The textile material then is dried,- the amount of residual moisture to be obtained depending upon the momentarily employed method technique: partial drying while observing a residual moisture content of 6-15 percent by weight for the so-called moist curing and more intensified drying for dry curing. In the event the textile material is to only then be subjected to the curing operation after mechanical deformation or after having preformed ready-to-wear manufacturing operations, then careful drying procedures are likewise required. When working with baths which only penetrate the textile material with difficulty it is advantageous to maintain as high as possible the vapor content of the drying air and thus the wet bulb temperature.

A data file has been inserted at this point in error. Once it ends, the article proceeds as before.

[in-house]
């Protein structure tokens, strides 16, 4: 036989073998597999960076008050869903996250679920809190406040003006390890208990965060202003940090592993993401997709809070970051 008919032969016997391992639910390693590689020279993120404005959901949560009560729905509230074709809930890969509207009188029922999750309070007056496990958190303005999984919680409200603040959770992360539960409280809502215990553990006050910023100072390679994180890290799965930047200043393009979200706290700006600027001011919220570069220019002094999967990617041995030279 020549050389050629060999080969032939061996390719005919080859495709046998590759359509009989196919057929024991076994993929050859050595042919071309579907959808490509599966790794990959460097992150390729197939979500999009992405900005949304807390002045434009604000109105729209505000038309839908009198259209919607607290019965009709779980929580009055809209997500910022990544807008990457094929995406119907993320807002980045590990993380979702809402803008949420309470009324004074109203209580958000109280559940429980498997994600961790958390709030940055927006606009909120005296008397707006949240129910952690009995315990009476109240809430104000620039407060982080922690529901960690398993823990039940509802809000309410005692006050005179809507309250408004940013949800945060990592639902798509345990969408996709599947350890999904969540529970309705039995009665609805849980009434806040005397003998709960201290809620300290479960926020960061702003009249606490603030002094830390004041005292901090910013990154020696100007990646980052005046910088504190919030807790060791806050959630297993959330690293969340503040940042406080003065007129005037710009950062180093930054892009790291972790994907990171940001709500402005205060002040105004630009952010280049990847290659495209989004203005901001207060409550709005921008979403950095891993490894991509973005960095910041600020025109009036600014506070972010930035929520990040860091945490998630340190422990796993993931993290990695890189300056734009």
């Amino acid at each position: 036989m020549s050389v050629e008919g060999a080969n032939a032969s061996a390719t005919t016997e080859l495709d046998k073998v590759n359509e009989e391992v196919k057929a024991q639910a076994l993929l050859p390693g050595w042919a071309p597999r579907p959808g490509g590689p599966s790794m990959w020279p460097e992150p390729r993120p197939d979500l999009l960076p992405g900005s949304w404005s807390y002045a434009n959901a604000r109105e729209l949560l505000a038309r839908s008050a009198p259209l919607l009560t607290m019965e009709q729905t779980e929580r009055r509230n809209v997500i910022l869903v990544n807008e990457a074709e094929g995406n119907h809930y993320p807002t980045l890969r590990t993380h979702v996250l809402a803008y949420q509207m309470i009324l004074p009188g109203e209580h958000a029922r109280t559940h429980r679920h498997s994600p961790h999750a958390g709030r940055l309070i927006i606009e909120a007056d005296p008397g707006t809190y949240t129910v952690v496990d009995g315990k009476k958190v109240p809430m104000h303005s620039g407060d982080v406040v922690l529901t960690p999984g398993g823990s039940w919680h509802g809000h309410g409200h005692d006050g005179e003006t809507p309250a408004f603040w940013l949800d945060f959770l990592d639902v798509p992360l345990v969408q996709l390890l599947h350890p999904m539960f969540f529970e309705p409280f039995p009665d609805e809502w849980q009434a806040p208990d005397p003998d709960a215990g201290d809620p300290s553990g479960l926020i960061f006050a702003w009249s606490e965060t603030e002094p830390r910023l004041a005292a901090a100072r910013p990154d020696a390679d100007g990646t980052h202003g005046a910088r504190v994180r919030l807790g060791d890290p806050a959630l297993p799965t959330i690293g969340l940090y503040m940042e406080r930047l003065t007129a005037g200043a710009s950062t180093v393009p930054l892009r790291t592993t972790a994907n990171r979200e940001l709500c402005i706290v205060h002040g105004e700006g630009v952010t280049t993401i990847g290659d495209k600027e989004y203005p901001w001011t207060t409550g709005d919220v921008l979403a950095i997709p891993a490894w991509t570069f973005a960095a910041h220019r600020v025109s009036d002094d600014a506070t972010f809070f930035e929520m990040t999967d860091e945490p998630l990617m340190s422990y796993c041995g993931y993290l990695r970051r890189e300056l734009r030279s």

Suitable drying units are those known devices which work with convection-, condensation-, radiation-, or

high frequency-thermal energy. The lower content of bath of the textile material promotes more rapid drying, with less energy requirements, therefore also enables the use of devices such as, for instance, those working with high-frequency-drying which, for reasons of economy, previously could not be used for textile materials containing the usual high treatment bath content. A further advantage of the inventive method is present in the case of aqueous baths in terms of reduced shrinkage of the textile material by swelling, which under circumstances when working with fabrics enables carrying-out drying without special expander or stretching devices, for instance at cylinders instead of tenter frames.